Since, even for isotropic models, complete effective equations have been derived only in rare cases so far, it will take longer to obtain complete effective equations for inhomogeneities. Nevertheless, the corrections can be derived systematically, and several of the simpler terms have already been obtained along the lines of [86]. Of advantage in this perturbative setting is the fact that, to linear order in inhomogeneities, one can split the perturbations in different modes (scalar, vector and tensor) and compute their corrections separately. For each mode, gauge invariant variables can be determined. This is discussed for scalar modes in [84, 92], for vector modes in [90] and for tensor modes in [91]. Such a procedure would not be available at higher orders, where cosmological observables can be computed in a canonical scheme [157, 156], but are difficult to introduce into a loop quantization.

Once effective equations for inhomogeneities have been obtained, valuable insights can be derived for fundamental, as well as phenomenological, questions. As already mentioned, effective constraints allow a simpler discussion of anomalies than the full quantum theory provides. Anomalies are a pressing issue in the presence of inhomogeneities since the constraint algebra is quite non-trivial. By analyzing whether anomaly freedom is possible in the presence of quantum corrections, one can get hints as to whether such quantizations can be anomaly free in a full setting. This usually leads to additional conditions on the corrections, by which one can reduce quantization ambiguities. Since closed equations of motion for gauge invariant perturbations are possible only in the absence of anomalies, this issue also has direct implications for phenomenology. Anomaly-free effective constraints and the equations of motion they generate can be formulated in terms of gauge invariant quantities only, where gauge invariance refers to gauge transformations generated by the effective constraints including corrections. In this way, a complete analysis can be performed and evaluated for cosmological effects.

Effective equations for inhomogeneous models also provide the means to analyze refinements of the underlying discreteness as they are suggested by the full Hamiltonian constraint operators. In this context, inhomogeneous considerations help to elucidate the role of certain auxiliary structures in homogeneous models, which have often led to a considerable amount of confusion. The basic objects of inhomogeneous states are edge holonomies of the form where is the coordinate length of the edge and is some integrated connection component. (This may not directly be a component of due to the path ordering involved in non-Abelian holonomies. Nevertheless, we can think of matrix elements of holonomies as of this form for the present purpose.) Similarly, basic fluxes are given by surfaces transversal to a single edge in the graph. These are the elementary objects on which constructions of inhomogeneous operators are based, in contrast to homogeneous models, where only the total space or a chosen box of size , as in Section 4.2, is available to define edges for holonomies and surfaces for fluxes. Such a box is one of the auxiliary structures appearing in the definition of homogeneous models since there is no underlying graph to relate these objects to a state.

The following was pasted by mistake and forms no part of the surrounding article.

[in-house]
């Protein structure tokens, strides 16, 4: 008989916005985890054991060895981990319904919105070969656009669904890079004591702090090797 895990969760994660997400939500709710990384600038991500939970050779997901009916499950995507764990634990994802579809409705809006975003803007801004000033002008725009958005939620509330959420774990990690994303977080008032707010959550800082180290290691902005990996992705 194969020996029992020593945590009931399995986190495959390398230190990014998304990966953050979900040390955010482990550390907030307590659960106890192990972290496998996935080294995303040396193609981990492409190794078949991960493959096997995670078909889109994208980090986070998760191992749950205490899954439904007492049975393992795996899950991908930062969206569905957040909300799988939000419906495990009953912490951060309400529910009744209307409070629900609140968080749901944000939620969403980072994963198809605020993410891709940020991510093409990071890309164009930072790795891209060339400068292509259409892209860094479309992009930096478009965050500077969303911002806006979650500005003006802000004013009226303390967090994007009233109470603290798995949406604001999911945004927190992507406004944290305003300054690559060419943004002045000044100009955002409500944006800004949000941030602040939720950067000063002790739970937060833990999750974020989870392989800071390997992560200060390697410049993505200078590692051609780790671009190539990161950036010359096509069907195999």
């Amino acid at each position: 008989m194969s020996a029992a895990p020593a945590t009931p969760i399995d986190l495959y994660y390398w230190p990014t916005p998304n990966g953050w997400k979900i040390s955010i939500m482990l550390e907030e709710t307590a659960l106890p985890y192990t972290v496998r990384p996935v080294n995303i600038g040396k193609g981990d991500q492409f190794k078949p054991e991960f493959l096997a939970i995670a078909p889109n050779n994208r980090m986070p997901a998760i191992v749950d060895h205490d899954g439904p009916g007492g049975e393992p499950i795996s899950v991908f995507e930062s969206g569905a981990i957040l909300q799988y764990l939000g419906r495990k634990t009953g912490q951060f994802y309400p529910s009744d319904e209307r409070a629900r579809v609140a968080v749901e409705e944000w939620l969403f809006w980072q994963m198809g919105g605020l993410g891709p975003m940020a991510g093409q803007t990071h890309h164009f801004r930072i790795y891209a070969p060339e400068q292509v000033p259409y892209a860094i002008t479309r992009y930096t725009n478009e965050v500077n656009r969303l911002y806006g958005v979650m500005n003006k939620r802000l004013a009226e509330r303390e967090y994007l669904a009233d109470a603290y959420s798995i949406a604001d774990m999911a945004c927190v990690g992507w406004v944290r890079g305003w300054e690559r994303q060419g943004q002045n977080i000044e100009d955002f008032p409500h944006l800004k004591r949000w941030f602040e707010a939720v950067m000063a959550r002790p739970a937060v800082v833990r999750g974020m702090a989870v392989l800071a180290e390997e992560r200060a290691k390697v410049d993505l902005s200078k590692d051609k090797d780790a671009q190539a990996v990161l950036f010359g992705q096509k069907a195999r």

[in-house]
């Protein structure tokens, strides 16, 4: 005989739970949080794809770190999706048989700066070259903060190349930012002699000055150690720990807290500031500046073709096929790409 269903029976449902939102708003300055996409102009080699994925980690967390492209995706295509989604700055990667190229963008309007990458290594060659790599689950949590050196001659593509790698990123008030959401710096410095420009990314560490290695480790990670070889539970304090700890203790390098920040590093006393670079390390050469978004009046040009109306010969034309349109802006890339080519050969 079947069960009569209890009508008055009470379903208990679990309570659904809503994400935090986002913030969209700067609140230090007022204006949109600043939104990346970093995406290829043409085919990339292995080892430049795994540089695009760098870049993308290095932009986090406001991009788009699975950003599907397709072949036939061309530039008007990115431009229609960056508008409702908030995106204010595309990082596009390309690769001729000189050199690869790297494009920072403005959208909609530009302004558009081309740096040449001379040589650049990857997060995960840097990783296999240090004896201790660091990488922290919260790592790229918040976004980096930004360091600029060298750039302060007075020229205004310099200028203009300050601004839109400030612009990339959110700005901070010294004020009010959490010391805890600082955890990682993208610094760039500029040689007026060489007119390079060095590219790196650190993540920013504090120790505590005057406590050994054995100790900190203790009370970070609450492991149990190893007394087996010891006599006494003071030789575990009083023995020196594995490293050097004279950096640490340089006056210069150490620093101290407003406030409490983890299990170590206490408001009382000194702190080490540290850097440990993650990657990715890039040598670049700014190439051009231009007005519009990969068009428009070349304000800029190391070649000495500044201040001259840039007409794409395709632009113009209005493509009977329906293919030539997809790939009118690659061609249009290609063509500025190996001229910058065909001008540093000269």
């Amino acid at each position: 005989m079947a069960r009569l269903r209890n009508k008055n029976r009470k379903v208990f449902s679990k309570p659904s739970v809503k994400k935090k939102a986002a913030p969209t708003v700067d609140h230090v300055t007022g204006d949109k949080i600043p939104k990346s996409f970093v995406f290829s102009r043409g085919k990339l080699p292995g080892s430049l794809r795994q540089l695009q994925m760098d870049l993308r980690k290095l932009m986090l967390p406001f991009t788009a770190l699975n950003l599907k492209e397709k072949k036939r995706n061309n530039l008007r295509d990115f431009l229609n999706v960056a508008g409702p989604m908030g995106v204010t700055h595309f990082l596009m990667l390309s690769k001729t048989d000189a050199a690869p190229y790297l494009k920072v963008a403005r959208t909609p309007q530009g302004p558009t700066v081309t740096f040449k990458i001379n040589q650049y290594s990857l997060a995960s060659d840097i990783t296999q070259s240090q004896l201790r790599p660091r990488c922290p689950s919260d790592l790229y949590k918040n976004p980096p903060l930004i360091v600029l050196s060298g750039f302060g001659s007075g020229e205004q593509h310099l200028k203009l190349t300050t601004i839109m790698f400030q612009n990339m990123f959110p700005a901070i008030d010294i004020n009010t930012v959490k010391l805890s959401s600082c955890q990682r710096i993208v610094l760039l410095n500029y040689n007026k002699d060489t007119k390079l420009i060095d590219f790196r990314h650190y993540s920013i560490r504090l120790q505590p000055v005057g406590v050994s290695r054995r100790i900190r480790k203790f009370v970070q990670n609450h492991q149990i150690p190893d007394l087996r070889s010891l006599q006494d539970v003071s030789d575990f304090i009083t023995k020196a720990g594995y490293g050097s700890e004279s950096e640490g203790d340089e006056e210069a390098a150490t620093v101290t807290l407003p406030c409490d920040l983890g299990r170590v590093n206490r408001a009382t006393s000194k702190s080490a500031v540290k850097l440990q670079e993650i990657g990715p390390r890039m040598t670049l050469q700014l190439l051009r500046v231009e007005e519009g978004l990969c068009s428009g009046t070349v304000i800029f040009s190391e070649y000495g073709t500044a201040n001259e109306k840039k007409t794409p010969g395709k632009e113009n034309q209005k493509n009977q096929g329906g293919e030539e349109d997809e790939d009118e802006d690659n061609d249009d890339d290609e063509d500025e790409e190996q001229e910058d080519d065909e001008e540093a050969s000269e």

If a graph is being refined during evolution (in volume as internal time, say), the parameter can be thought of as being non-constant, but rather a function of volume. Note that the whole expression of a holonomy is coordinate-independent since the product comes from a scalar quantity. The refinement can thus also be formulated in coordinate independent terms. For instance, if we are close to an isotropic configuration, we can, as in Equation (22), introduce the isotropic connection component with coordinate size of the above-mentioned box. Isotropic holonomies thus take the form , where, for a nearly-regular graph with respect to the background geometry, is the inverse cubic root of the number of vertices within the box. For a refining model, increases with volume. For instance, if with the total geometrical volume we have holonomies of the form with . This agrees with the suggestion of [27], or in the notation of Section 5.5 [66], but is recognized here only as one special case of possible refinements. Moreover, one can easily convince oneself that a vertex number proportional to volume is not allowed by the dynamics of loop quantum gravity: this would require the Hamiltonian constraint to create only new vertices but not change the spin of edges. The other limiting case, where only spins change but no new vertices are created, corresponds to the non-refining model, where . A realistic refinement must therefore lie between those behaviors, i.e., with , if it follows a power law.

One can also see that appears only when the exactly isotropic model is introduced (possibly as a background for perturbations), but not in inhomogeneous models. Basic corrections are thus independent of and the chosen box. They refer rather to sizes of the elementary discrete variables: local edge holonomies and fluxes. This characterization is independent of any auxiliary structures but directly refers to properties of the underlying state. One should certainly expect this, because it is the quantum state, which determines the quantum geometry and its corresponding corrections to classical behavior.

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